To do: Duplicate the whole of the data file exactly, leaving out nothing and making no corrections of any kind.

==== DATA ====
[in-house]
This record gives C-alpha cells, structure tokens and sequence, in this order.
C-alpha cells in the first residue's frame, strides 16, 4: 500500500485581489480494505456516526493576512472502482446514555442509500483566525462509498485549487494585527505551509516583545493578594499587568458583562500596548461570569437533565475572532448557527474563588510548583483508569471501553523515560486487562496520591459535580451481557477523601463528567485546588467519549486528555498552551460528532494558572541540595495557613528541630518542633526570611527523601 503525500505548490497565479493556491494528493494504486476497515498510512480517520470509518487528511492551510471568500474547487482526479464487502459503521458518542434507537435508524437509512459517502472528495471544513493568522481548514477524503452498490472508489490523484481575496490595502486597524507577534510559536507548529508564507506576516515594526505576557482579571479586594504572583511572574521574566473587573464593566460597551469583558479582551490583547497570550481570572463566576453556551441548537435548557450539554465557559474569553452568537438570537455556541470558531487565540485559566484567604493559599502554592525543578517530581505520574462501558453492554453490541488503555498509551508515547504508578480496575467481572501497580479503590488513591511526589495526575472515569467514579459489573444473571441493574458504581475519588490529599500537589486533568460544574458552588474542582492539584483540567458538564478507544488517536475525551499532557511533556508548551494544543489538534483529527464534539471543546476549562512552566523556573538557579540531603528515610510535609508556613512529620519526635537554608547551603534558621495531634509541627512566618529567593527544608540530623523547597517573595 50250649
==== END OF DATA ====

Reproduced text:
[in-house]
This record gives C-alpha cells, structure tokens and sequence, in this order.
C-alpha cells in the first residue's frame, strides 16, 4: 500500500485581489480494505456516526493576512472502482446514555442509500483566525462509498485549487494585527505551509516583545493578594499587568458583562500596548461570569437533565475572532448557527474563588510548583483508569471501553523515560486487562496520591459535580451481557477523601463528567485546588467519549486528555498552551460528532494558572541540595495557613528541630518542633526570611527523601 503525500505548490497565479493556491494528493494504486476497515498510512480517520470509518487528511492551510471568500474547487482526479464487502459503521458518542434507537435508524437509512459517502472528495471544513493568522481548514477524503452498490472508489490523484481575496490595502486597524507577534510559536507548529508564507506576516515594526505576557482579571479586594504572583511572574521574566473587573464593566460597551469583558479582551490583547497570550481570572463566576453556551441548537435548557450539554465557559474569553452568537438570537455556541470558531487565540485559566484567604493559599502554592525543578517530581505520574462501558453492554453490541488503555498509551508515547504508578480496575467481572501497580479503590488513591511526589495526575472515569467514579459489573444473571441493574458504581475519588490529599500537589486533568460544574458552588474542582492539584483540567458538564478507544488517536475525551499532557511533556508548551494544543489538534483529527464534539471543546476549562512552566523556573538557579540531603528515610510535609508556613512529620519526635537554608547551603534558621495531634509541627512566618529567593527544608540530623523547597517573595 50250649